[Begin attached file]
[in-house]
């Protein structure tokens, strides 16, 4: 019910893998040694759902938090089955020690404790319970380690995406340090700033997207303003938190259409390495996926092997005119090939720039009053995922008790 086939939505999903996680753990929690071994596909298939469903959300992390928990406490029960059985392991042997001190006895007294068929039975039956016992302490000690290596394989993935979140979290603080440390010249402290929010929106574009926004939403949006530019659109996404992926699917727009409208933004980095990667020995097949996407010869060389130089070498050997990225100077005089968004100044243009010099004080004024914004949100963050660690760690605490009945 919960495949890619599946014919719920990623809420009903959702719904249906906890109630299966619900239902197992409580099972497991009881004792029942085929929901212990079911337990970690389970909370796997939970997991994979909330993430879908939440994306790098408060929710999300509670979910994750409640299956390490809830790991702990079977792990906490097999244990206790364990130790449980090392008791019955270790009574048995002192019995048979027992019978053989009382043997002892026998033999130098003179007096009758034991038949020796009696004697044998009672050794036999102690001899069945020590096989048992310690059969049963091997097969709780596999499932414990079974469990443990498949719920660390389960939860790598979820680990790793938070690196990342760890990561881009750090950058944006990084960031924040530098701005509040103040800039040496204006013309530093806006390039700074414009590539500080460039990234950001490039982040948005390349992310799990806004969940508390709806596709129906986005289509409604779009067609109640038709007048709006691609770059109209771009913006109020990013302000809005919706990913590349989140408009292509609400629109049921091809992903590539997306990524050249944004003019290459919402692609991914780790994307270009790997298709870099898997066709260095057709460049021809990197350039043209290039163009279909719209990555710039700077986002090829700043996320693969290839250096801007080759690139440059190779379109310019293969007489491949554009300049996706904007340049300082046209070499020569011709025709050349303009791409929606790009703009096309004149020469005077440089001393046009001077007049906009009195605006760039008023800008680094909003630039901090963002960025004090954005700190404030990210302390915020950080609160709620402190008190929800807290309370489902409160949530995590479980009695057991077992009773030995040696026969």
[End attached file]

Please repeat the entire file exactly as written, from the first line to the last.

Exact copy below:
[in-house]
């Protein structure tokens, strides 16, 4: 019910893998040694759902938090089955020690404790319970380690995406340090700033997207303003938190259409390495996926092997005119090939720039009053995922008790 086939939505999903996680753990929690071994596909298939469903959300992390928990406490029960059985392991042997001190006895007294068929039975039956016992302490000690290596394989993935979140979290603080440390010249402290929010929106574009926004939403949006530019659109996404992926699917727009409208933004980095990667020995097949996407010869060389130089070498050997990225100077005089968004100044243009010099004080004024914004949100963050660690760690605490009945 919960495949890619599946014919719920990623809420009903959702719904249906906890109630299966619900239902197992409580099972497991009881004792029942085929929901212990079911337990970690389970909370796997939970997991994979909330993430879908939440994306790098408060929710999300509670979910994750409640299956390490809830790991702990079977792990906490097999244990206790364990130790449980090392008791019955270790009574048995002192019995048979027992019978053989009382043997002892026998033999130098003179007096009758034991038949020796009696004697044998009672050794036999102690001899069945020590096989048992310690059969049963091997097969709780596999499932414990079974469990443990498949719920660390389960939860790598979820680990790793938070690196990342760890990561881009750090950058944006990084960031924040530098701005509040103040800039040496204006013309530093806006390039700074414009590539500080460039990234950001490039982040948005390349992310799990806004969940508390709806596709129906986005289509409604779009067609109640038709007048709006691609770059109209771009913006109020990013302000809005919706990913590349989140408009292509609400629109049921091809992903590539997306990524050249944004003019290459919402692609991914780790994307270009790997298709870099898997066709260095057709460049021809990197350039043209290039163009279909719209990555710039700077986002090829700043996320693969290839250096801007080759690139440059190779379109310019293969007489491949554009300049996706904007340049300082046209070499020569011709025709050349303009791409929606790009703009096309004149020469005077440089001393046009001077007049906009009195605006760039008023800008680094909003630039901090963002960025004090954005700190404030990210302390915020950080609160709620402190008190929800807290309370489902409160949530995590479980009695057991077992009773030995040696026969």